Cardiac PET imaging is tool physicians use to evaluate how blood is flowing throught he heart as well as performance of the heart muscle. Physicians use the results of this scan to determine the presence oand/or extent of coronary artery disease, to plan treatment or to evaluate current or previous treatments.
Coronary artery disease, sometime called heart disease, is a condition in which blockages build up inside the coronary arteries, restricting blood flow to the heart.
The results of the blockages can be heart attack, heart failure or an abnormal heart beat.
Cardiac PET imaging reveals the blockages by using a nuclear PET camera and an imaging tracer. Pictures of the heart are taken during phases of rest and stress to reveal a complete picture of cardiac function.
Preparing for the Exam A staff member will contact you prior to your appointment to review all instructions. It is very important that preparation instructions are closely followed to avoid having to reschedule the Cardiac PET scan.
No food or drink 4 hours prior to the scan except water and medications as instructed.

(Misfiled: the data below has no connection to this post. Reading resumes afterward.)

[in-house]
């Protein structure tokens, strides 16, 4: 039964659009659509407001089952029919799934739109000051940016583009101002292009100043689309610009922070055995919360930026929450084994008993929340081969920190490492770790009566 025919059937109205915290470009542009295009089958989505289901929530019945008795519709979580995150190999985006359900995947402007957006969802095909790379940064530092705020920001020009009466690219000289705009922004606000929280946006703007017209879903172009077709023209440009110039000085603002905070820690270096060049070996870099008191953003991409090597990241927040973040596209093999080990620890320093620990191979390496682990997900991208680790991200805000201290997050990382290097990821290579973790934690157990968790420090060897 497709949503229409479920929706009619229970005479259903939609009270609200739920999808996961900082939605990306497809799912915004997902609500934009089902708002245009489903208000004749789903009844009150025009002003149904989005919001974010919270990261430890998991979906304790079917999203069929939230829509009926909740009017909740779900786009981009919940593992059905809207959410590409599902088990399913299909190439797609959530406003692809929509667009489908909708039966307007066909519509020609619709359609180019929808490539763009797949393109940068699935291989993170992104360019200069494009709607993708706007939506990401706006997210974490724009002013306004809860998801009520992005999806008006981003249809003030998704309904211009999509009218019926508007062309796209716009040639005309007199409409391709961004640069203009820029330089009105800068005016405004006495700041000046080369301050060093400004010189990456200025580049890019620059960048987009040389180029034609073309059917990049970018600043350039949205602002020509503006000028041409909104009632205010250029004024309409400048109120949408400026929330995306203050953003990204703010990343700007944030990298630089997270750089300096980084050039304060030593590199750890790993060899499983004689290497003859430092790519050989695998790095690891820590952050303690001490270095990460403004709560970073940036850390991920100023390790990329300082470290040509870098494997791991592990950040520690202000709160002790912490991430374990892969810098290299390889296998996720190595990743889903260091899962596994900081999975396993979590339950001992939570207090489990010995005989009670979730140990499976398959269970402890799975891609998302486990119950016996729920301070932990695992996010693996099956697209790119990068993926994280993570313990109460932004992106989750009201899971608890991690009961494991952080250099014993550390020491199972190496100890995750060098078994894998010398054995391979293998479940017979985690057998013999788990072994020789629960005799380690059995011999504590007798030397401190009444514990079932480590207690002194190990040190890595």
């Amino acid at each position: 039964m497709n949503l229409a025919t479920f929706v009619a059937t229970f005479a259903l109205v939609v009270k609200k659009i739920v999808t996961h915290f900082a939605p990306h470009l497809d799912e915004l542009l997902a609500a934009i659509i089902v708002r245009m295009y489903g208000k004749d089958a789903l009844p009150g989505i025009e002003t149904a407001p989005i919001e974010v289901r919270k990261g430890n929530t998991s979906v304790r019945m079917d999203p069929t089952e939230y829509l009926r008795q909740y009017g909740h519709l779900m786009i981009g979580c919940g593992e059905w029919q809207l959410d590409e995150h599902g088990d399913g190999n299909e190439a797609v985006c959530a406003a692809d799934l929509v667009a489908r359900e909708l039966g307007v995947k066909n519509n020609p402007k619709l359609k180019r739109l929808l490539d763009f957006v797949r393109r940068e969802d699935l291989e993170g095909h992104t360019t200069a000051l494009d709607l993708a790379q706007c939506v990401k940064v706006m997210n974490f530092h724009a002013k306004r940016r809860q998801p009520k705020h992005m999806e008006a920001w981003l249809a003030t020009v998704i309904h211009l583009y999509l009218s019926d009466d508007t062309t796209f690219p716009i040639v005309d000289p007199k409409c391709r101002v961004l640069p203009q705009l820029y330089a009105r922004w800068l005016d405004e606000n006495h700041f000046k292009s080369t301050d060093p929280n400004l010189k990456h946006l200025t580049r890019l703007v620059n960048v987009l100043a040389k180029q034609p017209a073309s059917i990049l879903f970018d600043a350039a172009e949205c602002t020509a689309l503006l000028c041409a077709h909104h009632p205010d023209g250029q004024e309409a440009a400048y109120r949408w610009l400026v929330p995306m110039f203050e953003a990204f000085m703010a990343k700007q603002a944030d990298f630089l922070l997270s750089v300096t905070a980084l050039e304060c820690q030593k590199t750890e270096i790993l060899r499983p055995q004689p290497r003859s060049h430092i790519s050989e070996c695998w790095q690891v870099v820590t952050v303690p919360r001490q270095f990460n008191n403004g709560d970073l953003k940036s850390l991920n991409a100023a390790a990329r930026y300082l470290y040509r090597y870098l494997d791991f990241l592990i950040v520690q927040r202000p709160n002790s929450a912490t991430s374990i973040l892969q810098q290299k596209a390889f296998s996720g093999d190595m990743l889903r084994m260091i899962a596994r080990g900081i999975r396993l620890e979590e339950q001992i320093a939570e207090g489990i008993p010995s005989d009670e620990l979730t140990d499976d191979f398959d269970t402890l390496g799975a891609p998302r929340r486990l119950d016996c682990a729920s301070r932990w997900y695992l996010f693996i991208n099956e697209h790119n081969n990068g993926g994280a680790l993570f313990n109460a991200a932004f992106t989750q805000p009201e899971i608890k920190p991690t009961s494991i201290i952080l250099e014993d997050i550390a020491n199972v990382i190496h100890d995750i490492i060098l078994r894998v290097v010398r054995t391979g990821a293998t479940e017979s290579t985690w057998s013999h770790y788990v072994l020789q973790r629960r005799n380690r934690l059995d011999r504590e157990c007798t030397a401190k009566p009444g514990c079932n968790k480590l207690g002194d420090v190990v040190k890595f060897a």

No caffeine or aspirin products 24 hours prior to the scan (including soda, tea, coffee, chocolate).
No smoking or alcohol consumption 24 hours prior to the scan (including nictoine patches).
Some medications should not be taken prior to the scan. Our staff will reveiw these medications and instructions with you in detail.
Please wear comfortable clothing. The Exam Cardiac PET scans are completed in about an hour.Please bring a list of medications so that filling out paperwork will be quick and easy.Our highly trained medical staff will start by completely explaining the procedure.The staff can answer all of your questions at this time or at anytime, before, during and after the test.
During this stress phase, the medical staff will first administer a medication through your IV that will induce stress on the heart. These mediations may cause you to feel like you have been exercising. Patients sometimes experience a fast heart rate, headache, or a flush “warm” feeling during this portion of the test. Shortness of breath and chest pain may also be possible side effects. Be sure to let the medical staff know if you have any of these feelings.